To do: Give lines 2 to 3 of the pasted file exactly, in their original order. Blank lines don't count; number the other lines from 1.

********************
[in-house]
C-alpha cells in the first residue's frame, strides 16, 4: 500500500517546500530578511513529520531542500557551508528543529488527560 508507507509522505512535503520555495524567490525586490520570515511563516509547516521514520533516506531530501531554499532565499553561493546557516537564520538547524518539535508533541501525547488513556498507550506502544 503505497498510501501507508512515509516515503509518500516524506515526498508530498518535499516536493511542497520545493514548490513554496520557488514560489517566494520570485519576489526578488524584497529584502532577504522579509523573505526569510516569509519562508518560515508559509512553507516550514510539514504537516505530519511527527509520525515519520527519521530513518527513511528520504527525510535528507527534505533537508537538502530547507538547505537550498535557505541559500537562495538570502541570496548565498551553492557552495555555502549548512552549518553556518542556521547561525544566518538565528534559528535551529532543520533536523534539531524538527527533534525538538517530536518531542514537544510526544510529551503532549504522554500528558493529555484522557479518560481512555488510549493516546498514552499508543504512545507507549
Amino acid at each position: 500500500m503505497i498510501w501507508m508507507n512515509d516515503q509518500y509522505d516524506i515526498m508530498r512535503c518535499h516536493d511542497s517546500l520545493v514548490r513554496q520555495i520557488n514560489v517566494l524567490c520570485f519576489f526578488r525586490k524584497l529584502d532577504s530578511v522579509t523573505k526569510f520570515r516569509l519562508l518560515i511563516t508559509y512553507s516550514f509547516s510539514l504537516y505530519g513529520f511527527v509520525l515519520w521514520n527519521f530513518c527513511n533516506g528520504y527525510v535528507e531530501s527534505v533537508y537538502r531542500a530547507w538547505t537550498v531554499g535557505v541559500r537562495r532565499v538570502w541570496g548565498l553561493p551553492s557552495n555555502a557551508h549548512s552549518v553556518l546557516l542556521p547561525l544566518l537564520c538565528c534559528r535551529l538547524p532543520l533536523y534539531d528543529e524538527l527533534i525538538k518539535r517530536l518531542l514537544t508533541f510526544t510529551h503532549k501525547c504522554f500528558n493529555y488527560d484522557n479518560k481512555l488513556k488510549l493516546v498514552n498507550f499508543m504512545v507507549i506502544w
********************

C-alpha cells in the first residue's frame, strides 16, 4: 500500500517546500530578511513529520531542500557551508528543529488527560 508507507509522505512535503520555495524567490525586490520570515511563516509547516521514520533516506531530501531554499532565499553561493546557516537564520538547524518539535508533541501525547488513556498507550506502544 503505497498510501501507508512515509516515503509518500516524506515526498508530498518535499516536493511542497520545493514548490513554496520557488514560489517566494520570485519576489526578488524584497529584502532577504522579509523573505526569510516569509519562508518560515508559509512553507516550514510539514504537516505530519511527527509520525515519520527519521530513518527513511528520504527525510535528507527534505533537508537538502530547507538547505537550498535557505541559500537562495538570502541570496548565498551553492557552495555555502549548512552549518553556518542556521547561525544566518538565528534559528535551529532543520533536523534539531524538527527533534525538538517530536518531542514537544510526544510529551503532549504522554500528558493529555484522557479518560481512555488510549493516546498514552499508543504512545507507549
Amino acid at each position: 500500500m503505497i498510501w501507508m508507507n512515509d516515503q509518500y509522505d516524506i515526498m508530498r512535503c518535499h516536493d511542497s517546500l520545493v514548490r513554496q520555495i520557488n514560489v517566494l524567490c520570485f519576489f526578488r525586490k524584497l529584502d532577504s530578511v522579509t523573505k526569510f520570515r516569509l519562508l518560515i511563516t508559509y512553507s516550514f509547516s510539514l504537516y505530519g513529520f511527527v509520525l515519520w521514520n527519521f530513518c527513511n533516506g528520504y527525510v535528507e531530501s527534505v533537508y537538502r531542500a530547507w538547505t537550498v531554499g535557505v541559500r537562495r532565499v538570502w541570496g548565498l553561493p551553492s557552495n555555502a557551508h549548512s552549518v553556518l546557516l542556521p547561525l544566518l537564520c538565528c534559528r535551529l538547524p532543520l533536523y534539531d528543529e524538527l527533534i525538538k518539535r517530536l518531542l514537544t508533541f510526544t510529551h503532549k501525547c504522554f500528558n493529555y488527560d484522557n479518560k481512555l488513556k488510549l493516546v498514552n498507550f499508543m504512545v507507549i506502544w